Entering December, there are 16 teams around the NBA playing .500 (or better) ball: Memphis, Miami, OKC, San Antonio, Brooklyn, New York, Atlanta, Philadelphia, Golden State, Los Angeles Clippers, Boston, Utah, Indiana, Los Angeles Lakers, Milwaukee and Chicago.
Five others -- the Denver Nuggets (8-9), Minnesota Timberwolves (7-8), Houston Rockets (7-8), Charlotte Bobcats (7-8) and Dallas Mavericks (7-9) -- are just below it.
Yet when it comes to true contenders with a legitimate shot at challenging the top teams such as the odds-on favorites Miami Heat and Oklahoma City Thunder for the NBA championship, that list shrinks considerably.
Becoming a championship contender, particularly in the era of LeBron James, Kevin Durant and Kobe Bryant, is no walk in the park. It takes at least two to three stars. It takes the depth to overcome injuries and slumps. It takes a coach who can gain the respect of his team while putting all the pieces together.
On top of all that, it takes a savvy front office with a general manager willing to pull the trigger on any deal that can improve his roster for a championship run.
Here are five trade ideas this season's crop of contenders should consider:
Memphis Grizzlies acquire: J.J. Redick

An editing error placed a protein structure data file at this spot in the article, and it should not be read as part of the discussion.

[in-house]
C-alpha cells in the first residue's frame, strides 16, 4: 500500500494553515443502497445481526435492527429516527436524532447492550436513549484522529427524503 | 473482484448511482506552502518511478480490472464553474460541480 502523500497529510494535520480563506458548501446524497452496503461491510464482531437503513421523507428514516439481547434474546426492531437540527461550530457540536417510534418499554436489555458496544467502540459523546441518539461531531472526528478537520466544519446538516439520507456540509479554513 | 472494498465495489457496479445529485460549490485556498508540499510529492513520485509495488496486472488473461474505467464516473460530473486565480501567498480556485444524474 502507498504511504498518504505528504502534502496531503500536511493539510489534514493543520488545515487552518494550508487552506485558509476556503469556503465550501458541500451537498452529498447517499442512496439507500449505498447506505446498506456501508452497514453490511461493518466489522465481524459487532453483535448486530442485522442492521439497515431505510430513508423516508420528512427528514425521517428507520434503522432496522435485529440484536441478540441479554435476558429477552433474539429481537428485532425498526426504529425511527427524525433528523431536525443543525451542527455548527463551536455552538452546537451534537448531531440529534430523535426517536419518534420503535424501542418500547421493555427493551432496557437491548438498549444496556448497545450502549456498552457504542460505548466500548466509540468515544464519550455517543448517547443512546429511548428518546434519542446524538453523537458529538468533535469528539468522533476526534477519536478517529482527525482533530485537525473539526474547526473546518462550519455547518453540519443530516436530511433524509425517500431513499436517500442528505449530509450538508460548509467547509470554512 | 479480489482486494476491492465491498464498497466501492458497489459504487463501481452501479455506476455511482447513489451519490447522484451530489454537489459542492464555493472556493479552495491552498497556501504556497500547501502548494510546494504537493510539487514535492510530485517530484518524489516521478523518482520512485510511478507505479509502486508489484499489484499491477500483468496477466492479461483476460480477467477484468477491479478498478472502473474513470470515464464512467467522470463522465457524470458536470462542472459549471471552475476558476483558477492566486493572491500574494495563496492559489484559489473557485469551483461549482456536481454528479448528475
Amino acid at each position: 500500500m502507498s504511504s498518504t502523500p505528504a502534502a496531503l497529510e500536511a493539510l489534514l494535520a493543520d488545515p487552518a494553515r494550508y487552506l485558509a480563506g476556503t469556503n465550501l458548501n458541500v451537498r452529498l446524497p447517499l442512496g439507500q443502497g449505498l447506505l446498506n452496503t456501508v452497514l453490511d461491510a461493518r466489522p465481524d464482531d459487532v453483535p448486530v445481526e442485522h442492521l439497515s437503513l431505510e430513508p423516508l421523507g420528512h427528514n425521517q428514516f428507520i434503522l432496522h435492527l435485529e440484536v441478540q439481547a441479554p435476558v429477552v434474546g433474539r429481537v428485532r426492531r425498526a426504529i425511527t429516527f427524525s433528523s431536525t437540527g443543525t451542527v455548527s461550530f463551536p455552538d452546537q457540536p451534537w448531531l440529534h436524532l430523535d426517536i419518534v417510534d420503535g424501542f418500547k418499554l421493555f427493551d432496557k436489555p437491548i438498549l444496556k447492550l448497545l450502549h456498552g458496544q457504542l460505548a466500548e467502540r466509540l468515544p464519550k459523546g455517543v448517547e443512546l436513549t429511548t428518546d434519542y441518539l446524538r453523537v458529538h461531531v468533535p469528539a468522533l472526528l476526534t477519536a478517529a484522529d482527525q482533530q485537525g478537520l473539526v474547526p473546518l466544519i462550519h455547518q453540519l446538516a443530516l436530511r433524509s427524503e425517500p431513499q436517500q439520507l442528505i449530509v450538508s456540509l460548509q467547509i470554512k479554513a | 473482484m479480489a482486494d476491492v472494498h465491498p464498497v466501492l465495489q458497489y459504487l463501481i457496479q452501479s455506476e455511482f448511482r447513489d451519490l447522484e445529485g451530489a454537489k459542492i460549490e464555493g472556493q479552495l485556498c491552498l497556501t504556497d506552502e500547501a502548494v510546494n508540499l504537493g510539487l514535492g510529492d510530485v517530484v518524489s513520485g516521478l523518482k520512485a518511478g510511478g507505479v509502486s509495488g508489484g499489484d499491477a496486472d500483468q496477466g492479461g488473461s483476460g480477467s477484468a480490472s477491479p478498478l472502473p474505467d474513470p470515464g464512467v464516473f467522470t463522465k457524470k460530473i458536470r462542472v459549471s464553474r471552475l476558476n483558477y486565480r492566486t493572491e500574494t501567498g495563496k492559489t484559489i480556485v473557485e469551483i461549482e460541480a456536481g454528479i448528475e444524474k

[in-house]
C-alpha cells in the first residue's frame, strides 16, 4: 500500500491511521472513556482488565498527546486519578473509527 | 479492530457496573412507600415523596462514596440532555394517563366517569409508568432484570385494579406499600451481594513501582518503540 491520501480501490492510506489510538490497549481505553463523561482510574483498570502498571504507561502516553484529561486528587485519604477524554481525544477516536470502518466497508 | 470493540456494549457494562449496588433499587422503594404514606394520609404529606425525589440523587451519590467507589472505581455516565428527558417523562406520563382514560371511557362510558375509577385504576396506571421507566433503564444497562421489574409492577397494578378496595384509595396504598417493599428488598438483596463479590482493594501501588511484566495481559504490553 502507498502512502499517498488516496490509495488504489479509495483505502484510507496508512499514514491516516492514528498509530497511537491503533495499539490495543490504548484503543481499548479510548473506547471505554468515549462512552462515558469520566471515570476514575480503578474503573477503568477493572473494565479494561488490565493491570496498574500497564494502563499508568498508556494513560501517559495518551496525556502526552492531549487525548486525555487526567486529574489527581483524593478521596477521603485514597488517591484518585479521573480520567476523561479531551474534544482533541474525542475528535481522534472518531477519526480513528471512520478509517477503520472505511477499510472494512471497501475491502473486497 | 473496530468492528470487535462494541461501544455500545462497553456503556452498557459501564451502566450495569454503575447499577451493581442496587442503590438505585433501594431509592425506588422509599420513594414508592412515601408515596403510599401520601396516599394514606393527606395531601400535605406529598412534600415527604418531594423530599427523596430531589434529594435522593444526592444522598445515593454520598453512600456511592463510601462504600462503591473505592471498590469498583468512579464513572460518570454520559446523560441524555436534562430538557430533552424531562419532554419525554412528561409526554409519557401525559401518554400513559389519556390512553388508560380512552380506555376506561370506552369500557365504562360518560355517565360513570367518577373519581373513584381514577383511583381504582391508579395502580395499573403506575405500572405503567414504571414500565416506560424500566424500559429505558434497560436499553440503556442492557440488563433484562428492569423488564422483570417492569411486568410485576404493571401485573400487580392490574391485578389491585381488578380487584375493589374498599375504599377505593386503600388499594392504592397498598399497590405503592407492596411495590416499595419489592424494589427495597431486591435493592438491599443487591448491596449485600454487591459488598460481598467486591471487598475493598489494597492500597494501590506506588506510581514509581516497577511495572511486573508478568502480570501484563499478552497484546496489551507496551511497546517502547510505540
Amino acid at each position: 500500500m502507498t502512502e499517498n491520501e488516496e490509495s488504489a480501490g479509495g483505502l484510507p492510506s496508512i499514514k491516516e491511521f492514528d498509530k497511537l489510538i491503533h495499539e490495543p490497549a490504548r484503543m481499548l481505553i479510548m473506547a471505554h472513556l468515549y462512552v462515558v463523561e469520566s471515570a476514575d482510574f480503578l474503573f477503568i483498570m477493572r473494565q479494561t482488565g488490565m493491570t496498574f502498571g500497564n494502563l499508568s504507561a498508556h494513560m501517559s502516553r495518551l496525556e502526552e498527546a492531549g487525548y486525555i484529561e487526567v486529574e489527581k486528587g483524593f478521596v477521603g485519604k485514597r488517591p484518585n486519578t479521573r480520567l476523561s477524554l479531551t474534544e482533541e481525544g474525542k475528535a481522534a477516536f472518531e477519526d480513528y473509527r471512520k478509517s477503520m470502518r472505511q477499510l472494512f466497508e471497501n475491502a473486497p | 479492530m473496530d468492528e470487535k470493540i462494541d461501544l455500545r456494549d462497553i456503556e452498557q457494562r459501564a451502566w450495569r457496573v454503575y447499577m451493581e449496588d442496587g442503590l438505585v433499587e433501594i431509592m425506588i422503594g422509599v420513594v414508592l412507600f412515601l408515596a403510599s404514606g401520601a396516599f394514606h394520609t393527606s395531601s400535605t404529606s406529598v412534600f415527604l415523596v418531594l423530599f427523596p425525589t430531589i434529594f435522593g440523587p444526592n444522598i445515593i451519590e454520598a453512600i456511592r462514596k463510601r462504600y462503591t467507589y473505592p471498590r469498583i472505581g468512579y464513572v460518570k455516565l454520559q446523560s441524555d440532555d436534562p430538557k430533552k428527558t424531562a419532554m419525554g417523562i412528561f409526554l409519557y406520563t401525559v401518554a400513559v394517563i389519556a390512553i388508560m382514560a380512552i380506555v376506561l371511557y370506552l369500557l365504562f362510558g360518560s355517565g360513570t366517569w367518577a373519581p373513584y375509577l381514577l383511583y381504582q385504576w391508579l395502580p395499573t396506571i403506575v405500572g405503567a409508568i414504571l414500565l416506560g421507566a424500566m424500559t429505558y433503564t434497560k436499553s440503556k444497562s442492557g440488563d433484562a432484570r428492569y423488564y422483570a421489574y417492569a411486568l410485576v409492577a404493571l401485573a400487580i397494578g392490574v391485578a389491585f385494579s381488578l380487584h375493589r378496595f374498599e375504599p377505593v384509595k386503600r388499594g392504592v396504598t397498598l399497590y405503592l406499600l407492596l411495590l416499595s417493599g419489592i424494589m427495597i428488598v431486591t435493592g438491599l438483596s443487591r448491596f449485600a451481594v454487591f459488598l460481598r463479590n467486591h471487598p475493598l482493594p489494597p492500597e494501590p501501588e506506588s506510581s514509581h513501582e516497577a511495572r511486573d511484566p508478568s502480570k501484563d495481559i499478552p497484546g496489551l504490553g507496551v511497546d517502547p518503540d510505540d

Orlando Magic acquire: Tony Wroten, Jerryd Bayless, Hamed Haddadi
(Note: Bayless and Haddadi cannot be traded until Dec. 15)
Why it works for Memphis: The Grizzlies are supertalented but need to add shooting and depth to their forward-oriented bench to become a team that can contend for the title. Redick would provide an immediate upgrade to Wayne Ellington and Jerryd Bayless, whether as a starter or a reserve, and would give Lionel Hollins a solid combination at shooting guard with defensive wizard Tony Allen.
Memphis is No. 26 in the league in 3-point attempts per game (15.4), and although much of that has to do with Marc Gasol's and Zach Randolph's ability to score on the interior, adding a veteran scorer with a career 40 percent shooting percentage from behind the arc certainly would help spread the floor and keep defenses honest.
Why it works for Orlando: Redick is an unrestricted free agent after the season, and the Magic don't want to risk losing him for nothing. That's why they'd make a play for Wroten, an athletic 6-foot-5 burst of energy who was taken at No. 25 in 2012. Wroten wouldn't have to start right away because Jameer Nelson is locked up with guaranteed money through next season, but, after another season of seasoning, there is a chance the Seattle product could blossom into the next Rajon Rondo or Gary Payton. He'll need to improve his jumper and commitment to defense first, however. Bayless, meanwhile, is signed through next season at a reasonable rate ($2.9 million in 2013-14) and also could be a useful rotational player.